iPads for Special Education Students

Every Special Education Student needs an iPad for school and home with student and parent training.

by Wayne Rock

I'm a special Education and will advocate in all school districts in New York State. Attending all IEP Meetings and File Due Process Complaints when necessary. Focus on ABA, Speech & Language, reading, math, assistive technology, FBA/BIP and social skills.

4 thoughts on “iPads for Special Education Students

  1. dyslexia shop says:

    Hi…my first time commenting on any of these site, but it got my heart racing to read these comments…..where to start?Well, my 12 yo son is dyslexic and having gone through endless the testing, being told I’m neurotic/he’s jsut the bottom end of the bell curve etc etc, and finally getting a disgnosis’ I’ve seeing him struggle I recognise that struggle in myself. I think I am one of the many adults who were never given the label, but jsut struggled through. I thought I was just a bit dumd, but it didn’t really stack up because in other ways I knew I could understand things, connect things and conceptualise in ways far exceeding the capacity of the smart kids’, and now my super qualified colleagues. I Have a BA but have shied away continuing formal qualifications because the way are taught fills me with fear. I am known and valued (I think) as a lateral thinker and my ability to articualte complex and unfamiliar ideas and concepts…to grow ideas. I am determined and as a kid I got good at sport’ to save face. That said, I know in my heart that whatever I “have” is far more pronounced in my son. I have such love for him and sometimes I can barely stand the pain out it. But I do not feel sorry for him I know it hurts, but the pain is not in him or the dyslexia its other people and education systems and professionals (and charlatons) promising the world/a cure if only you spend the money/buy the program/ put in more hours of practice/ judging him against some narrow and conformist ruler. After years of this, I’ve decided my job is to be his mum, see the fabulous things in him and stop trying to fix’ him on behalf of a world who can’t stand to think that it is them that may need to change. (Boy, this is turning into a rant, but a lot to get off my chest!) Doesn’t mean that I don’t push the education system I demand (gently and nicely) that he is valued and supported by his education provider.As for disability’…ironically (or possibly inevitably if you psychoanalyse it!) I have worked in the disability sector for more than 20 years. For a long time in community advocvacy, supporting people with disabilities to speakout, stand up for their rights etc. I think of that role as an enabler, because I have met and got to know some of the most astoundingly intelligent, determined and creative people I have ever come across. Now (it gets worse!) I work in a learning and development organisation for the sector (well, I don’t think its for the sector/industry more L&D as a social change mechanism). Many people with diability assert very strongly that they are not disabled, but differently abled. Its about allowing a broader range of expressions of our human-ness to be accepted and valued. I would argue that we should not allow dyslexic’ to be also called disabled’ so we can access resources that’s the wrong fight; the horse before the cart. The fight & the change is to make resources available for the entire rich breadth of human-ness to foster the multiplicity of talents and perspectives is an investment in our whole and our future, not a welfare or charitable response to “worthy neediness”.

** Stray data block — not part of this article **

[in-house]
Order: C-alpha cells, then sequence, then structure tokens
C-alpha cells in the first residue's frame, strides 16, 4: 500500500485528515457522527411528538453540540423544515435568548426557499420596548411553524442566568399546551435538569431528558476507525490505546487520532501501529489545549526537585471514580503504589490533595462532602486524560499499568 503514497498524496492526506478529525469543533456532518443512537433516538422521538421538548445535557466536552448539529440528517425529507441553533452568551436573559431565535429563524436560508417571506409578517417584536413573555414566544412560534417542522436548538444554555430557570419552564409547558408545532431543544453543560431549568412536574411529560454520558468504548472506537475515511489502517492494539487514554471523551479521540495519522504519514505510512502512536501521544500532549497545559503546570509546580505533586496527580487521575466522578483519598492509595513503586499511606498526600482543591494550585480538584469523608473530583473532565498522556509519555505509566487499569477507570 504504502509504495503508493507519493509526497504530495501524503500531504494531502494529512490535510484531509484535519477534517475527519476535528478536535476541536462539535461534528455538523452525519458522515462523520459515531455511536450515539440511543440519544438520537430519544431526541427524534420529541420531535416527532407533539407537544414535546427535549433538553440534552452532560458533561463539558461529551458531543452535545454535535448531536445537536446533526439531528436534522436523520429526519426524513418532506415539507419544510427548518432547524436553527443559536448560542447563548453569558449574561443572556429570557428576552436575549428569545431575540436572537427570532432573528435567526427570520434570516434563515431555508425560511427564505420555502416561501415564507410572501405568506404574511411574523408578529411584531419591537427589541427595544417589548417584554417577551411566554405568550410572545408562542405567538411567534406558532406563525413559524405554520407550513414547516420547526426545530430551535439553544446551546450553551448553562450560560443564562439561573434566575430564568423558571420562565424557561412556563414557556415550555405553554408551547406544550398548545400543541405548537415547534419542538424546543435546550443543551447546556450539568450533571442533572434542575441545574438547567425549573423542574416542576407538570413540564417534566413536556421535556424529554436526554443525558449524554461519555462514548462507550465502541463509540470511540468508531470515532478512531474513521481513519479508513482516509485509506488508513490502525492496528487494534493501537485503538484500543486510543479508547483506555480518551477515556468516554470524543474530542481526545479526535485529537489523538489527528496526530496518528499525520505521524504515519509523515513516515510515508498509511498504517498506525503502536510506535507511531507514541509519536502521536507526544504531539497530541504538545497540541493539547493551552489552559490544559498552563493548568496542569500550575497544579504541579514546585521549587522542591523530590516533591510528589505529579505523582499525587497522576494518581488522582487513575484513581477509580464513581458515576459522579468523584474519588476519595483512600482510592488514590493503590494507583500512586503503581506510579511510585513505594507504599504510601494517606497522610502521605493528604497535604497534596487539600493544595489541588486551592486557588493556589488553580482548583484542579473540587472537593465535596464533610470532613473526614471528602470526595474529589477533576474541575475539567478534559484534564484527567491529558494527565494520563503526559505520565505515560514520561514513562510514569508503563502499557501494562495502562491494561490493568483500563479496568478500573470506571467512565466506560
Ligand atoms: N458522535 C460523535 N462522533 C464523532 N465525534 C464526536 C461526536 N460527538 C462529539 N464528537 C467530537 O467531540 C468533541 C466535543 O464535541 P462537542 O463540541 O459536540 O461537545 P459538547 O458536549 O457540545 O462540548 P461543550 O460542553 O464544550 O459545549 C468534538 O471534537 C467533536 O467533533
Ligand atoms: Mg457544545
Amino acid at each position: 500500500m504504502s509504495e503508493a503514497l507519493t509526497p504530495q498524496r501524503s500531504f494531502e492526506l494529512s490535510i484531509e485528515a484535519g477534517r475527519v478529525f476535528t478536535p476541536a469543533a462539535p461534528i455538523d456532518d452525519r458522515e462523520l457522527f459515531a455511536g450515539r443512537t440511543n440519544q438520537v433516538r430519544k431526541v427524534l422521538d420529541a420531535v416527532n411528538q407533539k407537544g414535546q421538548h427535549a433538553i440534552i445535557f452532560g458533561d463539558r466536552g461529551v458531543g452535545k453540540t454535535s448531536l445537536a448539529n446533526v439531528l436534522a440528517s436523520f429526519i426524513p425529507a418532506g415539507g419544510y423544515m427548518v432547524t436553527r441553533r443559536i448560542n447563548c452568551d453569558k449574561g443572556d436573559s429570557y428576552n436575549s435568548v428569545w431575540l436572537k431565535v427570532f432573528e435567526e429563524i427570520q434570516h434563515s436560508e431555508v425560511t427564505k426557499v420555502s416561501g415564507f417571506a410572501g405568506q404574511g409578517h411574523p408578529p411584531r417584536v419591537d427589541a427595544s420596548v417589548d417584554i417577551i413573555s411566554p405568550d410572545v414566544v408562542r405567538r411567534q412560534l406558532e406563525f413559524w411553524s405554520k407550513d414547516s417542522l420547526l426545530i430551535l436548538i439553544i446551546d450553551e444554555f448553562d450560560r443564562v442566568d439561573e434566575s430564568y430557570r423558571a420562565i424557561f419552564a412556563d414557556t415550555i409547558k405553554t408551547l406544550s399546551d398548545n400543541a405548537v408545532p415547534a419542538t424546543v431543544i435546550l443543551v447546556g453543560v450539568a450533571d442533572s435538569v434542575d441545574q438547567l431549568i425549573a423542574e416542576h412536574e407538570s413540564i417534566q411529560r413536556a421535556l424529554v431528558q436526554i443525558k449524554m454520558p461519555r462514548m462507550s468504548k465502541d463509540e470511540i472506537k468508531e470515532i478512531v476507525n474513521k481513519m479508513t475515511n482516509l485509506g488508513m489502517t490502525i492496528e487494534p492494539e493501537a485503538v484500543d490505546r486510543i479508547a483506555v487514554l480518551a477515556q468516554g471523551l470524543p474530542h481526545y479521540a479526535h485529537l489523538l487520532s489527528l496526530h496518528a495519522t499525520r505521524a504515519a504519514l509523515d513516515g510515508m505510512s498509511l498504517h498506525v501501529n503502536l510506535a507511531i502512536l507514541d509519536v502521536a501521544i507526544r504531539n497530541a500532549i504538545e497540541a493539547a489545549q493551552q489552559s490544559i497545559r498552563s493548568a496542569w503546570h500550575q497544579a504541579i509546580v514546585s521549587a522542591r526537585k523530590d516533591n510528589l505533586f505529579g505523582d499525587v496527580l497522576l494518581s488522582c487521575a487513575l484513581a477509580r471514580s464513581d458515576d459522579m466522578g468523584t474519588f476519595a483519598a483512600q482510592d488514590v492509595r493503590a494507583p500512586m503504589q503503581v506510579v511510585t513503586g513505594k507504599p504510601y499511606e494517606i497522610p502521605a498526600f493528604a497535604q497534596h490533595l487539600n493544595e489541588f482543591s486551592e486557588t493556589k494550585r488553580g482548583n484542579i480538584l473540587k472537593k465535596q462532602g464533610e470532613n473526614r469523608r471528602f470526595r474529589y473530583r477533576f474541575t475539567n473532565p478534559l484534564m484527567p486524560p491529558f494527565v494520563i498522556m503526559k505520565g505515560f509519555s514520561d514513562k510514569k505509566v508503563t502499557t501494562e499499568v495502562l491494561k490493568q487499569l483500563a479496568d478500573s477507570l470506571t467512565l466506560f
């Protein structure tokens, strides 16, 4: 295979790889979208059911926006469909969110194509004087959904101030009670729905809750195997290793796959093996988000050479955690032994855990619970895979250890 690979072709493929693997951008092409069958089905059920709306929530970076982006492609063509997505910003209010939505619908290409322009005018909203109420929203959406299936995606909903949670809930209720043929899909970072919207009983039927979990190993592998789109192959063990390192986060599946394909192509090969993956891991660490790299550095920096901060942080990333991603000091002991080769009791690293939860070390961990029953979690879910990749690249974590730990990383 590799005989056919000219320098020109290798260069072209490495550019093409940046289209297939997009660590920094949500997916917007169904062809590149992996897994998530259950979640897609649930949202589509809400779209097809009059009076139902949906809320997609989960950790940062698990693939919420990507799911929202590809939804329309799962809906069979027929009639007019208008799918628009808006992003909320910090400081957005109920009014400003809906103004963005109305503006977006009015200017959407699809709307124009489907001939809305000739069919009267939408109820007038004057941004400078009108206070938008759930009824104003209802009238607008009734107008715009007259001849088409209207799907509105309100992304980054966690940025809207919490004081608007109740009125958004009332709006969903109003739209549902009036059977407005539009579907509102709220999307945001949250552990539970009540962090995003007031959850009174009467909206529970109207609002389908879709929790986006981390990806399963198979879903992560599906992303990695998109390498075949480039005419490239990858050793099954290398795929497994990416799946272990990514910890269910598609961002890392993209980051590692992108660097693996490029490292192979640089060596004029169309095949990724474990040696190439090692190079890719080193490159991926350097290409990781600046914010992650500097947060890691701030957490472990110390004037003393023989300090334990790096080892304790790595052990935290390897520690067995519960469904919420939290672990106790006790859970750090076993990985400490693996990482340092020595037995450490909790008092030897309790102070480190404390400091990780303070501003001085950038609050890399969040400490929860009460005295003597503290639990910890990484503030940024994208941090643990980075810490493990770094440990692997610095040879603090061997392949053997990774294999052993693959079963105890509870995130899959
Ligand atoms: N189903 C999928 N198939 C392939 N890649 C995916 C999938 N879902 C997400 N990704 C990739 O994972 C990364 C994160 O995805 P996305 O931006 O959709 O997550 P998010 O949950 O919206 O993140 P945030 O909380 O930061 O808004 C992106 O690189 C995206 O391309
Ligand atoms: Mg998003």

2. karen Gorman says:

    It is a grand statement to say that every kid will benefit from an iPad. We have seen so many positive cases of students being able to utilize these for communication and for skill practice, AND we have seen just as many cases where these are being used and become completely counter productive to the goals for the student.Most kids are aware that this is an entertainment tool. Without proper and very stringent behavior modification and a structured use plan you run the risk of never being able to apply them for the use intended. For students that have deep internal focus and perseverate on things this is a danger as it brings them more into themseleves which is the adverse of the desired outcome. Many students become hooked and cannot comfortably separate from these devices.
    While the abilities are amazing with these devices, the ability for effective use and initial structure is lacking. Educators and therapist as well as parents need to be much more well versed in this application unless of course the goals is hours and hours of busy time is the goal…

  3. Barb Smith says:

    Hi Wayne!

    My twins both have Auditory processing Disorders and I feel that technology my really be able to help relieve some of their struggles with Reading/Writing in school.

    I am getting push-back from the school psychologist in regards to this.

    Just was wondering also at age would an iPad be useful for children to use in school?

    An Alpha-Smart was reccomended for my Twin 9 year olds so which is best or both and how can I get these through the school district etc??

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